How to identify machine learning talent

What once was a shortage of coding and software engineering expertise has now translated into a shortage of skills in artificial intelligence and algorithmic engineering – machine learning talent.

According to a recent survey on enterprise AIOps adoption , 67% of enterprise IT organisations in the US have experimented with artificial intelligence (AI) and machine learning (ML) for data management and incident remediation.

What’s more, global research and advisory firm, Gartner, fully expects that artificial intelligence is expected to create more jobs than it replaces by 2020 . AI is moving fast and enterprises need new talent today, not tomorrow; and not just any old talent.

Here, I’m going to discuss some of the things I’ve learnt and some of the practical questions you can pose to uncover and secure the talent you need to help both your enterprise and potential employees succeed and excel.

No skills to pay the bills

Skills gaps are cited as among the biggest hurdles to AIOps adoption and implementation, and a recent EY survey of 200 senior leaders found that 56% see talent shortages as the single, largest barrier to implementing AI in business operations in 2018.

It’s clear that finding machine learning engineers is not an easy task. They’re a bit of a unicorn, combining engineering fundamentals with data modelling and statistical analysis. But, with the right framework, it’s entirely possible to build a team that has the right mix of data science, engineering know-how, and even a little robot emotional intelligence .

Math in the machine

To start, machine learning engineers need a deep expertise in predictive modelling and statistical analysis. I always look for engineers who can combine core engineering fundamentals with the ability to see patterns in data and translate that into action.

Not only do they need to be able to manipulate code and build software, but they also need to understand how mathematical models can create insights, and how those insights can drive action in order to establish a candidate’s potential and knowledge.

Some examples of the types of practical questions I would pose during initial interview rounds include:

  • When should you use classification over regressions? Setting up use-case driven questions like this help us understand how a candidate builds mathematical models. Fundamentally, classification is about predicting a label and regression is about predicting a quantity
  • Do you have experience with Apache Spark or other public machine-learning libraries such as TensorFlow etc.? Ultimately, we want to make software that’s scalable. This is the advantage of a machine learning library.

Today’s AI engineers must be proficient in modern tools to build enterprise-grade solutions. The next challenge for a true AI engineer is the ability to solve the big problem of clean data. Creating datasets that are rich, contextual and clean provide the best results for an artificial intelligence solution, as AI relies on data for decision-making.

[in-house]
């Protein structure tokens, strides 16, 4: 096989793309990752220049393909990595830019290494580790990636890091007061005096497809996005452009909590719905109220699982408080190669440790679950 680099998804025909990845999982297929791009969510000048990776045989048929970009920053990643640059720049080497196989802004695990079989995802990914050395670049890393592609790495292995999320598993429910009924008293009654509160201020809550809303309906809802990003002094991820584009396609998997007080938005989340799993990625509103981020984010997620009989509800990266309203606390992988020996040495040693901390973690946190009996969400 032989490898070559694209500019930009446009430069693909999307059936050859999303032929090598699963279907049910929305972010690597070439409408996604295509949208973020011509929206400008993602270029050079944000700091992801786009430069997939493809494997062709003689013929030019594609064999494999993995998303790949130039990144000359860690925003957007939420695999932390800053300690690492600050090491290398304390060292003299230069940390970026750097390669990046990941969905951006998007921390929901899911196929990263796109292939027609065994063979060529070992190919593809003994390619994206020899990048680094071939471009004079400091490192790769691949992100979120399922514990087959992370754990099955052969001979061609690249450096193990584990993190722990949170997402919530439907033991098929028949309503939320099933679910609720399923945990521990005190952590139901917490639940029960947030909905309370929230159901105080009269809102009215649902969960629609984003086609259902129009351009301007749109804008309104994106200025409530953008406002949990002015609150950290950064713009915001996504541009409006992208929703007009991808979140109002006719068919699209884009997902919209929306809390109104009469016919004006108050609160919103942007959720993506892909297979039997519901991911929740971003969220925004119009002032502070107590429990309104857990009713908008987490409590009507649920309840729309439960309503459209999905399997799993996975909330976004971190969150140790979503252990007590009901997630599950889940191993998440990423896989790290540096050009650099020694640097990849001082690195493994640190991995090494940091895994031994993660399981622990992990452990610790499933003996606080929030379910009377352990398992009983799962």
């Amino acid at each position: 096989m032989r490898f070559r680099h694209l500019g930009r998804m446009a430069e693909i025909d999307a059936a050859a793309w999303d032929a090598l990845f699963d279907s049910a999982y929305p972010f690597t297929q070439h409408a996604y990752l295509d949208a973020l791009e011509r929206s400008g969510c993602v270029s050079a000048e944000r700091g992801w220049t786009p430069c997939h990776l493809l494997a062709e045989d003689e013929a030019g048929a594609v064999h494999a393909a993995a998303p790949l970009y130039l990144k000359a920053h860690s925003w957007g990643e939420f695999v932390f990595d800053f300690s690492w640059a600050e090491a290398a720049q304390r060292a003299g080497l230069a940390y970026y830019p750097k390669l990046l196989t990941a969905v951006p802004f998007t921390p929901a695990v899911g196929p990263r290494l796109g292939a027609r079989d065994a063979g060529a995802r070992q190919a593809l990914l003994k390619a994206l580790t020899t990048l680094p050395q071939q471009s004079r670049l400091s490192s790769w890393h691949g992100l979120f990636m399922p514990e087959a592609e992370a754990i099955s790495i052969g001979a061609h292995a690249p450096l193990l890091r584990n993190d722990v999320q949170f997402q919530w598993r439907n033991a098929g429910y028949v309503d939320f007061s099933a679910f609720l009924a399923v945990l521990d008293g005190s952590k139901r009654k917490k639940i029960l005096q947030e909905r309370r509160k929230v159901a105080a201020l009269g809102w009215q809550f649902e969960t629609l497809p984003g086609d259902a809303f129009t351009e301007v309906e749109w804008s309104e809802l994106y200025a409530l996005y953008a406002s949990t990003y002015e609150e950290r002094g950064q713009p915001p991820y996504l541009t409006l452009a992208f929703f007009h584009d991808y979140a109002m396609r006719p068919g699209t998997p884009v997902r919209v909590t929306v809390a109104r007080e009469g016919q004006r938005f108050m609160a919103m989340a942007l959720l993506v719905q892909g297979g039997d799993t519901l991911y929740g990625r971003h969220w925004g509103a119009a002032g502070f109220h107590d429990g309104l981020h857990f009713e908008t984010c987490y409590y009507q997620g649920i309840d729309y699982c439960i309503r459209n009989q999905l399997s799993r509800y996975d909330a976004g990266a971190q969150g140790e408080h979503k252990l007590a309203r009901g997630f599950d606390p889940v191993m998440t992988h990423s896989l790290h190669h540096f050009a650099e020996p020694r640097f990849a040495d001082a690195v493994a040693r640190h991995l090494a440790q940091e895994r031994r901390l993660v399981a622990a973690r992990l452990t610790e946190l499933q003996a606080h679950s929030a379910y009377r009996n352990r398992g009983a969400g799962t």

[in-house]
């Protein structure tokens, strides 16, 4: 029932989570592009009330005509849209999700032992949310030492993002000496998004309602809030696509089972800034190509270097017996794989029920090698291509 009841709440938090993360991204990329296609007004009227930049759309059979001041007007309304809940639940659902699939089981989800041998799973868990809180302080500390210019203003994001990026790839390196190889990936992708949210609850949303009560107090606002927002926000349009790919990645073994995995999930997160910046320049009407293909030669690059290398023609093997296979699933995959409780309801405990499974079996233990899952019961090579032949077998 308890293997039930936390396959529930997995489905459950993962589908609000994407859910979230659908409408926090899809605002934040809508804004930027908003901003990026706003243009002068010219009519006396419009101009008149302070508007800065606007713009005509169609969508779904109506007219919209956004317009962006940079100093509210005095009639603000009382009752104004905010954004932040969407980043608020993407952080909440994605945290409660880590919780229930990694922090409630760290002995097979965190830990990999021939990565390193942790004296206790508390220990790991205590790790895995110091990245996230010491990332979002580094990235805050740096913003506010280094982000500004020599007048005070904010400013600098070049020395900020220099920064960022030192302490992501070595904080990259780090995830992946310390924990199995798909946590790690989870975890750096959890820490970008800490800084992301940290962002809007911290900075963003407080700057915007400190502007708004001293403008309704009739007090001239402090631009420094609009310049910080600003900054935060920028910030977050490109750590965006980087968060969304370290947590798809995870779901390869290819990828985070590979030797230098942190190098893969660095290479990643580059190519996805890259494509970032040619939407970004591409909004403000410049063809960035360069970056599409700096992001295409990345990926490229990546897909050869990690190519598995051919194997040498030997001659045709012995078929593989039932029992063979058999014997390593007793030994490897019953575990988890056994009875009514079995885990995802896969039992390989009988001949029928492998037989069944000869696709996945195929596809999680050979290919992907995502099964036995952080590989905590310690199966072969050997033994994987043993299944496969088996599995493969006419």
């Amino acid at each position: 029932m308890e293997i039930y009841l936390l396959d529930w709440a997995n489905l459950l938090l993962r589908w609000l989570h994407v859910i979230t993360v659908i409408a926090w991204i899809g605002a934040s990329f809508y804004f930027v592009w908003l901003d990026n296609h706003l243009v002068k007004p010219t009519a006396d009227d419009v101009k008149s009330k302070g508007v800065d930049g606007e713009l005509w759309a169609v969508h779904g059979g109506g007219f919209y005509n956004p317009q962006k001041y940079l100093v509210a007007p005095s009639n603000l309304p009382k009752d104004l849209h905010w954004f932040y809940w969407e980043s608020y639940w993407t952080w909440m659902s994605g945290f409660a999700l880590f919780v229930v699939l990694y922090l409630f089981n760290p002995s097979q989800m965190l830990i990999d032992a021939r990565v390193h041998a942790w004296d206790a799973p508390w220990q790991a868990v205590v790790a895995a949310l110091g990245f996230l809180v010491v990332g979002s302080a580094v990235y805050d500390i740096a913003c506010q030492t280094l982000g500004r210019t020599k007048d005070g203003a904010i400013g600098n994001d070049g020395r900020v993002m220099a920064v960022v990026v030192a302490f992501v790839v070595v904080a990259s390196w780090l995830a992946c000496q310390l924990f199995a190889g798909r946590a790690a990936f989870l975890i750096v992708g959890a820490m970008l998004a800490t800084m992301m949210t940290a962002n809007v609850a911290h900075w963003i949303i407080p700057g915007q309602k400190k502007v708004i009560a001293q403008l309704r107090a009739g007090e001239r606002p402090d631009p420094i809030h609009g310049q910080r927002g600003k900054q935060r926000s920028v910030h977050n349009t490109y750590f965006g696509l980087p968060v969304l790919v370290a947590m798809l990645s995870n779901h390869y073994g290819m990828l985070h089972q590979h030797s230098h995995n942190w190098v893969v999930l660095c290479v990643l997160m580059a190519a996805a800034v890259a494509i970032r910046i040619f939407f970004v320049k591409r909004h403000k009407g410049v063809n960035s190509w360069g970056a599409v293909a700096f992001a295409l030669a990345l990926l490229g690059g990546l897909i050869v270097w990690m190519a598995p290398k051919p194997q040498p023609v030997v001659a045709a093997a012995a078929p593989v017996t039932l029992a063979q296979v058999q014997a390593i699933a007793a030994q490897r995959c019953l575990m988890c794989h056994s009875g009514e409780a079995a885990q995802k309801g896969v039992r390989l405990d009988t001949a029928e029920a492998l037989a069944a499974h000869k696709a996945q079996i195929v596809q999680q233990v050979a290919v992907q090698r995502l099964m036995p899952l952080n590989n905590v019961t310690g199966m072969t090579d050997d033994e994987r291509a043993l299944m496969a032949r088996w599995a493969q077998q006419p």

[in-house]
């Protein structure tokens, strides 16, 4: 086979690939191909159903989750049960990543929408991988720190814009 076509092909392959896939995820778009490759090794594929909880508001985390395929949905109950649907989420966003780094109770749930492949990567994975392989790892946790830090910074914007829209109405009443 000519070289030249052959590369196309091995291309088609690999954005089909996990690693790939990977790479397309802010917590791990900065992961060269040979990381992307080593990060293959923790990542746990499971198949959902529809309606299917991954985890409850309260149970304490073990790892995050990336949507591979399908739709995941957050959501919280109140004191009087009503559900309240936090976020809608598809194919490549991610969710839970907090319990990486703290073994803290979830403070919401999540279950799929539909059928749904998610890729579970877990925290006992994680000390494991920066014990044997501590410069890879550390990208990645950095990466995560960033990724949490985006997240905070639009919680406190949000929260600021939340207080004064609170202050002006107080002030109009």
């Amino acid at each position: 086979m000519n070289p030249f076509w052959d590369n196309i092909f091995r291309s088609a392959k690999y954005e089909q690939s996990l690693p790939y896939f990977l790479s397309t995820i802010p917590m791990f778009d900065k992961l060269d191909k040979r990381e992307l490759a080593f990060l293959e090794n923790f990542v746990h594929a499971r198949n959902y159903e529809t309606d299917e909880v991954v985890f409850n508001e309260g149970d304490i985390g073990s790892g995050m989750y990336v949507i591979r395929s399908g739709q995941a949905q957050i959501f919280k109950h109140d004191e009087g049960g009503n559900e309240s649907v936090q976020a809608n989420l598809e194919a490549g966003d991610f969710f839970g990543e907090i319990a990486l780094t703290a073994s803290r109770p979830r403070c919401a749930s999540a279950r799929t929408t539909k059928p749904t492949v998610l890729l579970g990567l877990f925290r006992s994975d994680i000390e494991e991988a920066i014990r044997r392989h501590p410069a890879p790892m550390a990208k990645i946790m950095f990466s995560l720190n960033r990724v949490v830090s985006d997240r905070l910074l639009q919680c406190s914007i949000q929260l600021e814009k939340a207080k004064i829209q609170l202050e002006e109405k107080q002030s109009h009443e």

Some further questions based on this might include:

  • How would you handle an imbalanced dataset or how do you handle missing or corrupted data in a dataset? These questions get at the importance of building models using clean data. At its core, AI must use clean datasets for insights. Otherwise, the actions will be incorrect or useless.

Some other examples of questions I may ask in interviews include:

  • Provide an example of why you would use quicksort versus binary? These are both algorithmic options for organising the data, and help illustrate a use case of two extremes. The AI engineer can employ either to derive actions from
  • How do you clean and prepare data to ensure quality and relevance? This question is relatively tactical but helps us understand the critical processes the engineer employs at the most critical points in AI engineering.

An evolution

In short, I look for engineers who can apply statistical analysis to data for enhancement, cleaning and processing – but who also understand the practical ramifications of data as the engine of software.

At its core, machine learning engineering sounds like a natural evolution in software engineering.

We have, heretofore, been looking for engineers that can translate basic human requests into some sort of computer-based action. We’re now simply trying to anticipate that human request with data. The basic mechanics of data ingestion, analysis, interpretation and action are the kind of actions that humans take every day.

Turning these steps into an action that a machine can take unsupervised is an entirely new challenge. This is where statistical analysis and predictive modelling come into focus.

The true machine learning engineer is both a geek and a craftsperson. She’s both a math nerd and a builder. Our talent search helps us identify candidates who live at this intersection. And who can help us continue to win the race for efficient, effective technology.

Bhanu Singh, vice president of engineering, OpsRamp

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